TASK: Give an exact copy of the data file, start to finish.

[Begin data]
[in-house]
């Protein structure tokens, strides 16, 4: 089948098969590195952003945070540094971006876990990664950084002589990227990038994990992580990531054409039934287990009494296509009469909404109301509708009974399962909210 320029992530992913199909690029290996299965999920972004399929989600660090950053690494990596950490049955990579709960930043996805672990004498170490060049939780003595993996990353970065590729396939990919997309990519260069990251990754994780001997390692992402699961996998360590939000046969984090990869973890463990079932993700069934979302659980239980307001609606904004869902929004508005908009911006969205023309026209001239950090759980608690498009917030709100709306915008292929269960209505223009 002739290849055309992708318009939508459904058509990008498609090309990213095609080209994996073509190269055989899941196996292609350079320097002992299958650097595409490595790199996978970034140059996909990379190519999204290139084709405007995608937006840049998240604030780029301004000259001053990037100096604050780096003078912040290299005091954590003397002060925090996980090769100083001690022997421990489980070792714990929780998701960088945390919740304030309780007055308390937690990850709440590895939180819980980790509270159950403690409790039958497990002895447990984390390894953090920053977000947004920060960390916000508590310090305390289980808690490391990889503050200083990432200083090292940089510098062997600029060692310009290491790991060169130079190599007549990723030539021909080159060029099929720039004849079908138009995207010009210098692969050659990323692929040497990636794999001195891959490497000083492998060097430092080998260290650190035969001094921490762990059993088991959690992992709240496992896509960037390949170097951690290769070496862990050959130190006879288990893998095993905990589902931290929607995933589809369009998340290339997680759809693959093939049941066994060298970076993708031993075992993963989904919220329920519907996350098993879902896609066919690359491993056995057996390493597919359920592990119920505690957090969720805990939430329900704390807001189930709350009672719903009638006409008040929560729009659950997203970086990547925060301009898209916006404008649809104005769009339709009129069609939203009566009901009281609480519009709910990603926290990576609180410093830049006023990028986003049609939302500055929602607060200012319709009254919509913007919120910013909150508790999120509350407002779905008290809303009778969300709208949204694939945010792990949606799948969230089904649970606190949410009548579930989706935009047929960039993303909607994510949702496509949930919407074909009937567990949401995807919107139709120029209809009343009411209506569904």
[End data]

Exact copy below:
[in-house]
């Protein structure tokens, strides 16, 4: 089948098969590195952003945070540094971006876990990664950084002589990227990038994990992580990531054409039934287990009494296509009469909404109301509708009974399962909210 320029992530992913199909690029290996299965999920972004399929989600660090950053690494990596950490049955990579709960930043996805672990004498170490060049939780003595993996990353970065590729396939990919997309990519260069990251990754994780001997390692992402699961996998360590939000046969984090990869973890463990079932993700069934979302659980239980307001609606904004869902929004508005908009911006969205023309026209001239950090759980608690498009917030709100709306915008292929269960209505223009 002739290849055309992708318009939508459904058509990008498609090309990213095609080209994996073509190269055989899941196996292609350079320097002992299958650097595409490595790199996978970034140059996909990379190519999204290139084709405007995608937006840049998240604030780029301004000259001053990037100096604050780096003078912040290299005091954590003397002060925090996980090769100083001690022997421990489980070792714990929780998701960088945390919740304030309780007055308390937690990850709440590895939180819980980790509270159950403690409790039958497990002895447990984390390894953090920053977000947004920060960390916000508590310090305390289980808690490391990889503050200083990432200083090292940089510098062997600029060692310009290491790991060169130079190599007549990723030539021909080159060029099929720039004849079908138009995207010009210098692969050659990323692929040497990636794999001195891959490497000083492998060097430092080998260290650190035969001094921490762990059993088991959690992992709240496992896509960037390949170097951690290769070496862990050959130190006879288990893998095993905990589902931290929607995933589809369009998340290339997680759809693959093939049941066994060298970076993708031993075992993963989904919220329920519907996350098993879902896609066919690359491993056995057996390493597919359920592990119920505690957090969720805990939430329900704390807001189930709350009672719903009638006409008040929560729009659950997203970086990547925060301009898209916006404008649809104005769009339709009129069609939203009566009901009281609480519009709910990603926290990576609180410093830049006023990028986003049609939302500055929602607060200012319709009254919509913007919120910013909150508790999120509350407002779905008290809303009778969300709208949204694939945010792990949606799948969230089904649970606190949410009548579930989706935009047929960039993303909607994510949702496509949930919407074909009937567990949401995807919107139709120029209809009343009411209506569904």